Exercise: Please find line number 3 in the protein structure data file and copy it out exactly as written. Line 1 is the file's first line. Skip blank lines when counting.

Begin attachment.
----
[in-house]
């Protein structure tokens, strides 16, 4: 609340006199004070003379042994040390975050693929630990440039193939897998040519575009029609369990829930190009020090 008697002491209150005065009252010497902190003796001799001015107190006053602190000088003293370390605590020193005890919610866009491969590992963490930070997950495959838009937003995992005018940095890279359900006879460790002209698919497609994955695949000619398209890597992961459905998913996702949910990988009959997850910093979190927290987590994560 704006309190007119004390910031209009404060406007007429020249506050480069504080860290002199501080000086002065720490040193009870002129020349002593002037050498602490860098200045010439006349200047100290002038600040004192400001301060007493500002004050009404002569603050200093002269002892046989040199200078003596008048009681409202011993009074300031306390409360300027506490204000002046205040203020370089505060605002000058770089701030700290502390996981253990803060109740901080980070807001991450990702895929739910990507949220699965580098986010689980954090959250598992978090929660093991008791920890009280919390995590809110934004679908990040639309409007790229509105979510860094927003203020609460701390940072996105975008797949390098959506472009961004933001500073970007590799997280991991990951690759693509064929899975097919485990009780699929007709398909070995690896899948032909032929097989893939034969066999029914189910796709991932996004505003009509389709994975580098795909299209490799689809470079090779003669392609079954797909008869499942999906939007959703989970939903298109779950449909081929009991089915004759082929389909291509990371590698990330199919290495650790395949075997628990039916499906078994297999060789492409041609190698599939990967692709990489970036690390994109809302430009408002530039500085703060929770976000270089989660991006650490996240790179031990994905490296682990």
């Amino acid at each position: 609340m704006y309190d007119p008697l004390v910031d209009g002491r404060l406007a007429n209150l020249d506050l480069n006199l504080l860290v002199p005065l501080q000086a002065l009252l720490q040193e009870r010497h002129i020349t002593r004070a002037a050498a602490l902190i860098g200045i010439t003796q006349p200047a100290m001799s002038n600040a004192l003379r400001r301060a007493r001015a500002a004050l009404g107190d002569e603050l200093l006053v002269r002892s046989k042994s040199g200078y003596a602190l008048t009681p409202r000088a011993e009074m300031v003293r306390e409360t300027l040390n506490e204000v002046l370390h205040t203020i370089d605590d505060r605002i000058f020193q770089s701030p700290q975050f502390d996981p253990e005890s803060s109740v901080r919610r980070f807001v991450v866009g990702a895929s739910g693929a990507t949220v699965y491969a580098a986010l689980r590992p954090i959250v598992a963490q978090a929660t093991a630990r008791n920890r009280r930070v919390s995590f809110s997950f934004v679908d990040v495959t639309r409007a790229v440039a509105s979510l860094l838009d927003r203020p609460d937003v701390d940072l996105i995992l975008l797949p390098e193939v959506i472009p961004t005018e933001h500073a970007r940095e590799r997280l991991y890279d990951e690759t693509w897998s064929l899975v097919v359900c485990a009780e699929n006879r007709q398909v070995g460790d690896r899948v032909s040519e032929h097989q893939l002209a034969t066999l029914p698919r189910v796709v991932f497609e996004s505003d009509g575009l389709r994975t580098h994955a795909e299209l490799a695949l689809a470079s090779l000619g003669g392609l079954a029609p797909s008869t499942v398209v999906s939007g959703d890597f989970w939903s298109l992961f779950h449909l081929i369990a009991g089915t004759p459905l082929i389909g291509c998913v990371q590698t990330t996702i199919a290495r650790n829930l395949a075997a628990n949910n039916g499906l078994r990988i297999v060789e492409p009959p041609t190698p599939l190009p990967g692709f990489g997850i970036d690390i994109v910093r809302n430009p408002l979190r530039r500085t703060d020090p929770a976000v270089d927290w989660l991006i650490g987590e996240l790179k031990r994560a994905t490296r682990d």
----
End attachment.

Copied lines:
């Amino acid at each position: 609340m704006y309190d007119p008697l004390v910031d209009g002491r404060l406007a007429n209150l020249d506050l480069n006199l504080l860290v002199p005065l501080q000086a002065l009252l720490q040193e009870r010497h002129i020349t002593r004070a002037a050498a602490l902190i860098g200045i010439t003796q006349p200047a100290m001799s002038n600040a004192l003379r400001r301060a007493r001015a500002a004050l009404g107190d002569e603050l200093l006053v002269r002892s046989k042994s040199g200078y003596a602190l008048t009681p409202r000088a011993e009074m300031v003293r306390e409360t300027l040390n506490e204000v002046l370390h205040t203020i370089d605590d505060r605002i000058f020193q770089s701030p700290q975050f502390d996981p253990e005890s803060s109740v901080r919610r980070f807001v991450v866009g990702a895929s739910g693929a990507t949220v699965y491969a580098a986010l689980r590992p954090i959250v598992a963490q978090a929660t093991a630990r008791n920890r009280r930070v919390s995590f809110s997950f934004v679908d990040v495959t639309r409007a790229v440039a509105s979510l860094l838009d927003r203020p609460d937003v701390d940072l996105i995992l975008l797949p390098e193939v959506i472009p961004t005018e933001h500073a970007r940095e590799r997280l991991y890279d990951e690759t693509w897998s064929l899975v097919v359900c485990a009780e699929n006879r007709q398909v070995g460790d690896r899948v032909s040519e032929h097989q893939l002209a034969t066999l029914p698919r189910v796709v991932f497609e996004s505003d009509g575009l389709r994975t580098h994955a795909e299209l490799a695949l689809a470079s090779l000619g003669g392609l079954a029609p797909s008869t499942v398209v999906s939007g959703d890597f989970w939903s298109l992961f779950h449909l081929i369990a009991g089915t004759p459905l082929i389909g291509c998913v990371q590698t990330t996702i199919a290495r650790n829930l395949a075997a628990n949910n039916g499906l078994r990988i297999v060789e492409p009959p041609t190698p599939l190009p990967g692709f990489g997850i970036d690390i994109v910093r809302n430009p408002l979190r530039r500085t703060d020090p929770a976000v270089d927290w989660l991006i650490g987590e996240l790179k031990r994560a994905t490296r682990d």